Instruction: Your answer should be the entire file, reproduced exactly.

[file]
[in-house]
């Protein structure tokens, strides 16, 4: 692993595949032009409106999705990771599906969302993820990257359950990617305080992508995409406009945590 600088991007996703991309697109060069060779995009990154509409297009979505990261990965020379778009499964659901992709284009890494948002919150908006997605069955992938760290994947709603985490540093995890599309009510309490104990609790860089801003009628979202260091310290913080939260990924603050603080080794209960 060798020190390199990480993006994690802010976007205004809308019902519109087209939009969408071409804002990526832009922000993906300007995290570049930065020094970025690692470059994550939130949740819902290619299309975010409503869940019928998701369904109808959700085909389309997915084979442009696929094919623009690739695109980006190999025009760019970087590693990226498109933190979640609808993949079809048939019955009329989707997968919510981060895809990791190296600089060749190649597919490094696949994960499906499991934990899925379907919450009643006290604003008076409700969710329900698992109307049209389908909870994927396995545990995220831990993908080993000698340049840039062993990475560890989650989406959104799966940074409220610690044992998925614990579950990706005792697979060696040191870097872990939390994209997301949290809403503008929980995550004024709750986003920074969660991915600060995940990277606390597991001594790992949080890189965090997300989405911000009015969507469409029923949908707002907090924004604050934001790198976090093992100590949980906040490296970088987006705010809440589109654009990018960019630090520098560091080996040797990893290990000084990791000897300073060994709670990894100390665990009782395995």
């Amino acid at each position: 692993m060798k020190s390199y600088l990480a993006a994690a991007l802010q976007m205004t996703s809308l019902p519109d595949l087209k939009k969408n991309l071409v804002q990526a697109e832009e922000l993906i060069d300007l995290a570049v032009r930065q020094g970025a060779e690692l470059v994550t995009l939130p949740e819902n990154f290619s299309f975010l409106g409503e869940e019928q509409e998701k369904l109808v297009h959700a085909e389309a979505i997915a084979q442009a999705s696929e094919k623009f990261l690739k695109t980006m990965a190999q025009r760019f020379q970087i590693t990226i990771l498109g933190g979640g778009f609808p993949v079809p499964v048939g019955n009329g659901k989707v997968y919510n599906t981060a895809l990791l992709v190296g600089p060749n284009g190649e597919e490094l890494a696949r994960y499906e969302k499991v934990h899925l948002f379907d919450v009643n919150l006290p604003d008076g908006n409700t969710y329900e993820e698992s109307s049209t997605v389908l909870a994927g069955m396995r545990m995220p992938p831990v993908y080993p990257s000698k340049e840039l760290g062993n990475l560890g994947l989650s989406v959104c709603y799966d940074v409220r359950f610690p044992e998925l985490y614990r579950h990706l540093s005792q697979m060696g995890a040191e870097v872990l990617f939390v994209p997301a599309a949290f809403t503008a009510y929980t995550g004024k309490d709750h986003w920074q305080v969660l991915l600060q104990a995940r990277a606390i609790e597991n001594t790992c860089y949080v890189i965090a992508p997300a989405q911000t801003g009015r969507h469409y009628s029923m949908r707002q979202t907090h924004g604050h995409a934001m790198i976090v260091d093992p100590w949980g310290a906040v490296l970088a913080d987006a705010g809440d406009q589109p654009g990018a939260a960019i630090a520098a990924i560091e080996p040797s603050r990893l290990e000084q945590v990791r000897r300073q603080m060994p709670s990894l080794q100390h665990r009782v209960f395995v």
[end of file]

[in-house]
């Protein structure tokens, strides 16, 4: 692993595949032009409106999705990771599906969302993820990257359950990617305080992508995409406009945590 600088991007996703991309697109060069060779995009990154509409297009979505990261990965020379778009499964659901992709284009890494948002919150908006997605069955992938760290994947709603985490540093995890599309009510309490104990609790860089801003009628979202260091310290913080939260990924603050603080080794209960 060798020190390199990480993006994690802010976007205004809308019902519109087209939009969408071409804002990526832009922000993906300007995290570049930065020094970025690692470059994550939130949740819902290619299309975010409503869940019928998701369904109808959700085909389309997915084979442009696929094919623009690739695109980006190999025009760019970087590693990226498109933190979640609808993949079809048939019955009329989707997968919510981060895809990791190296600089060749190649597919490094696949994960499906499991934990899925379907919450009643006290604003008076409700969710329900698992109307049209389908909870994927396995545990995220831990993908080993000698340049840039062993990475560890989650989406959104799966940074409220610690044992998925614990579950990706005792697979060696040191870097872990939390994209997301949290809403503008929980995550004024709750986003920074969660991915600060995940990277606390597991001594790992949080890189965090997300989405911000009015969507469409029923949908707002907090924004604050934001790198976090093992100590949980906040490296970088987006705010809440589109654009990018960019630090520098560091080996040797990893290990000084990791000897300073060994709670990894100390665990009782395995």
């Amino acid at each position: 692993m060798k020190s390199y600088l990480a993006a994690a991007l802010q976007m205004t996703s809308l019902p519109d595949l087209k939009k969408n991309l071409v804002q990526a697109e832009e922000l993906i060069d300007l995290a570049v032009r930065q020094g970025a060779e690692l470059v994550t995009l939130p949740e819902n990154f290619s299309f975010l409106g409503e869940e019928q509409e998701k369904l109808v297009h959700a085909e389309a979505i997915a084979q442009a999705s696929e094919k623009f990261l690739k695109t980006m990965a190999q025009r760019f020379q970087i590693t990226i990771l498109g933190g979640g778009f609808p993949v079809p499964v048939g019955n009329g659901k989707v997968y919510n599906t981060a895809l990791l992709v190296g600089p060749n284009g190649e597919e490094l890494a696949r994960y499906e969302k499991v934990h899925l948002f379907d919450v009643n919150l006290p604003d008076g908006n409700t969710y329900e993820e698992s109307s049209t997605v389908l909870a994927g069955m396995r545990m995220p992938p831990v993908y080993p990257s000698k340049e840039l760290g062993n990475l560890g994947l989650s989406v959104c709603y799966d940074v409220r359950f610690p044992e998925l985490y614990r579950h990706l540093s005792q697979m060696g995890a040191e870097v872990l990617f939390v994209p997301a599309a949290f809403t503008a009510y929980t995550g004024k309490d709750h986003w920074q305080v969660l991915l600060q104990a995940r990277a606390i609790e597991n001594t790992c860089y949080v890189i965090a992508p997300a989405q911000t801003g009015r969507h469409y009628s029923m949908r707002q979202t907090h924004g604050h995409a934001m790198i976090v260091d093992p100590w949980g310290a906040v490296l970088a913080d987006a705010g809440d406009q589109p654009g990018a939260a960019i630090a520098a990924i560091e080996p040797s603050r990893l290990e000084q945590v990791r000897r300073q603080m060994p709670s990894l080794q100390h665990r009782v209960f395995v």